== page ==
We headed up to St. John the Divine, the world’s largest cathedral (if they’d ever finish it, that is) and I don’t think I was the only one who was thinking just of sitting down and letting Jesus heal my achin’ feet. The cavern of the interior always shushes me, as well as the modern perspective that is so often lacking in the old dead God places (yes, that’s a TV in the stained glass at left). It’s so epic that I always look up to make sure there aren’t clouds. In fact, sometimes I’m sure there are. Today it was kind of overcast inside, owing to the web of scaffolding occupying the back (2001’s fire damage, still being tended to). Just as I was about to sit down and bask in the quiet under the impossibly colossal columns, I heard a flute playing ‘Amazing Grace.’ It was a lovely meandering song wisping up to the rafters in this cavern, and as it trailed off, I saw a faraway figure who seemed to be gesturing for me to come over. Well, this is as close to spiritual calling as I was likely to get, so I obliged and waved Hap, Lori and Lucy along with me.
We arrived at a side chapel area and this Layminister was waiting for us and invited us to sit down for the Saturday Evening Prayer. I’m not sure I wanted to, but I said: “Do we get to sing?” and this unusually jovial guy said, “Well, not normally, but since you ask, I think we could chant the Lord’s Prayer!” Okay, I’m in.
So the four of us sat down—as the complete congregation for this guy’s service—and proceeded to participate in what was for me a completely unfamiliiar litany of prayers and recitations.
Honestly, I was a little uncomfortable with this, but when I thought of a similar situations in a completely foreign spiritual practice, say, Hinduism, I was more comfortable. Ahh, thanks Mom and Dad, for my deep-seated Christian prejudices.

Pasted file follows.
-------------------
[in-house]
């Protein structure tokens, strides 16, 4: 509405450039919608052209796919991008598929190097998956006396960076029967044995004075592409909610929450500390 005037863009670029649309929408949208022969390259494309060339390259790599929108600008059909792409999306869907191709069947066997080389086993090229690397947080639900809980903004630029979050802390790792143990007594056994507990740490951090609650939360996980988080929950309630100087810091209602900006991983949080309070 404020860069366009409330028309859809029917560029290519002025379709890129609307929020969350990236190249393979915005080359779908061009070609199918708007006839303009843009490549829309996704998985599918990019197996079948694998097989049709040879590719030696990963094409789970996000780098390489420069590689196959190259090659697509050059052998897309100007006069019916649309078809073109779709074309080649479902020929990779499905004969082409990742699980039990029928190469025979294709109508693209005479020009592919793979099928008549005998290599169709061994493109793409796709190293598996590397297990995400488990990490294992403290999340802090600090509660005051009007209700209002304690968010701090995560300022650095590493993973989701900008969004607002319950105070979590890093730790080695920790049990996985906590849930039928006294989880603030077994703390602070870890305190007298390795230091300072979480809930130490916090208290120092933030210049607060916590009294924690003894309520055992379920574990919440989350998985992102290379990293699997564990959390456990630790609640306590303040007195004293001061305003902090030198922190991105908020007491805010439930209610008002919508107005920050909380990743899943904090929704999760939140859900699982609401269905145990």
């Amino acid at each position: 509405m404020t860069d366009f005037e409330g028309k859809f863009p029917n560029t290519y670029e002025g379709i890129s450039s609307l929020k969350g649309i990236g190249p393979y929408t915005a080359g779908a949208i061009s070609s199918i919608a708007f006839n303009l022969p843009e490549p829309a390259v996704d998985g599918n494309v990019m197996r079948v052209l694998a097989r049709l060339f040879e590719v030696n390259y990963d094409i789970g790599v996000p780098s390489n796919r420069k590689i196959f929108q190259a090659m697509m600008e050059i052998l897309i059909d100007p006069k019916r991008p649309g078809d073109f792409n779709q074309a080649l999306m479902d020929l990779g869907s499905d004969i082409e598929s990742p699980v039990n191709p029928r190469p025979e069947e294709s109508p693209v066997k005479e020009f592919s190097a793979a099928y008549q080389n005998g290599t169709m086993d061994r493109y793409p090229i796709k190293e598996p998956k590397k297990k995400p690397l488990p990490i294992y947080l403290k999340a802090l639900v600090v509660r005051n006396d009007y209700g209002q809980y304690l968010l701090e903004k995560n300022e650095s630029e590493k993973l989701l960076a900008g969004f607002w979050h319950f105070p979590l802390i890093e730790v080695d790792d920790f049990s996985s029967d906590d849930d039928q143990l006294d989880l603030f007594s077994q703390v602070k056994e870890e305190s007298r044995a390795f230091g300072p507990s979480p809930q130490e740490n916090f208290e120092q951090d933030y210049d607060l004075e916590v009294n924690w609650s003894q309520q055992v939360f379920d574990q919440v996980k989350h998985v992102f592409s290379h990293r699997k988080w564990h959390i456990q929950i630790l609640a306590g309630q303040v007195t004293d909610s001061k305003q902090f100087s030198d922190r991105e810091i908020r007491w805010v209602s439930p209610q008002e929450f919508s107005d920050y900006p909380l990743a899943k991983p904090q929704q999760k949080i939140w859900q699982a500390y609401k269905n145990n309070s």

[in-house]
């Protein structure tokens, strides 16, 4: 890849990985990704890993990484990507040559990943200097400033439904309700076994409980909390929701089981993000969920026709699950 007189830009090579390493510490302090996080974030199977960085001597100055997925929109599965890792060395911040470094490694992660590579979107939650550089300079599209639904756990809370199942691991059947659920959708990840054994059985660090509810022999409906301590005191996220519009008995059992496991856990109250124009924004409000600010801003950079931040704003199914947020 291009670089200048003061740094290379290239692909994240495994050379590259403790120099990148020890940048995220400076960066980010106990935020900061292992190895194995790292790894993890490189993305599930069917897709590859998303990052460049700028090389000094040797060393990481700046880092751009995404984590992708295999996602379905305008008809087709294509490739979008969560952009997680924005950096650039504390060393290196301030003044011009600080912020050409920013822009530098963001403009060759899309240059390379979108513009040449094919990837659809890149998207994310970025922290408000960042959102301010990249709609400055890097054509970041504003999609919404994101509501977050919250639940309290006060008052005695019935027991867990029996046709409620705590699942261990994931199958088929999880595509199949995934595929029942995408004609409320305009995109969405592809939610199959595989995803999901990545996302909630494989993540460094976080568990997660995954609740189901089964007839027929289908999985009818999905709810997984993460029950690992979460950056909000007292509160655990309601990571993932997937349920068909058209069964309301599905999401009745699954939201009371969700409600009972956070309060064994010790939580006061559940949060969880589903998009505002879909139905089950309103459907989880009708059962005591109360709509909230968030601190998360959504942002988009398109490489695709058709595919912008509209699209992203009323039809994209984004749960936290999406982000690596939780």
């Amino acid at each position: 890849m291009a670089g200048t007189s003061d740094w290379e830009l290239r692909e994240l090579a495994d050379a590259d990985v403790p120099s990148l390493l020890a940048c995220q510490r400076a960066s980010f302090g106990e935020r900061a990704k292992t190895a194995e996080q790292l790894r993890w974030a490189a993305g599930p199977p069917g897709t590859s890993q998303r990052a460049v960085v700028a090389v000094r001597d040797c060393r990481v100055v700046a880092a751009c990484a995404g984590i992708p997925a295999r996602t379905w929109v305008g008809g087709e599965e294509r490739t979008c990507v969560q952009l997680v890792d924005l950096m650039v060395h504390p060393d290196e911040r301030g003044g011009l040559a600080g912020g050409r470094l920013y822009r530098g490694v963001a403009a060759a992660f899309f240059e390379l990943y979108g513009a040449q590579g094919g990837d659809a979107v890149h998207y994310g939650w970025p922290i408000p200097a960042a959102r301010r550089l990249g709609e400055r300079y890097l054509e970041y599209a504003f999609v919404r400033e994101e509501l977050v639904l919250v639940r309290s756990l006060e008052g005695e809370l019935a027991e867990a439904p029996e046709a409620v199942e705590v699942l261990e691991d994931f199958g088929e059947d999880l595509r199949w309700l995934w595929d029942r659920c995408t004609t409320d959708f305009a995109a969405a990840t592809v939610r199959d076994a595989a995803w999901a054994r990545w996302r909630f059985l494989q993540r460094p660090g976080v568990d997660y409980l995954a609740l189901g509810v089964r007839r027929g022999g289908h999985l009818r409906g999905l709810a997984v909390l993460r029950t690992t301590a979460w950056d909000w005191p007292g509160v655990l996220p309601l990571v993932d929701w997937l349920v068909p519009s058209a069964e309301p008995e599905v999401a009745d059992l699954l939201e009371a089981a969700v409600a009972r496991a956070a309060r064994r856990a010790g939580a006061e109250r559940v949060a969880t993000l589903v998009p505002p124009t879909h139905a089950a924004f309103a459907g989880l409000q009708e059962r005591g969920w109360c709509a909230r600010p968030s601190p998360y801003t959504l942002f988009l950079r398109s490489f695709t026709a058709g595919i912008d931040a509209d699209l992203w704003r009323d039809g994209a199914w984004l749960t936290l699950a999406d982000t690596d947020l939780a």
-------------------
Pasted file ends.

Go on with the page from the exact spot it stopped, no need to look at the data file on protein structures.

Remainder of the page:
But there was something completely wonderful about this whole thing, and I’m not talking about the holy spirit. We were given specific instructions about what (and when) to read, we moved along briskly, which is good for my short attention span. Sort of paint-by-numbers worship.
Adding to the mystique was the fact that I had no idea how long this was going to take, but since it was 5:30 and the sign out front did say 10am-6pm, I though we were probably not going to be held by the holy all night. Eventually after a variety of litanizing, our guy was true to his word and we got to chant The Lord’s Prayer, which I quite massacred, from a tonal standpoint. I thought it was a great opportunity for improvisation, and who knows? I had fun.
Afterwards, the layminister jumped from behind his little pulpit for a little Q&A. He told us how the original bishop of St. John’s (who we were told was lying “in state” basically right next to us, which was a little weird) led a congregation out the doors one day and over to another church in Manhattan where a minister was chaining the doors to keep blacks out. As the story goes, the bishop of St. John’s and his congregation cut the chains on the doors of this other church, and drug the minister out into the street where he was fired on the spot.
I might go to church more if there was more of the dragging and the firing.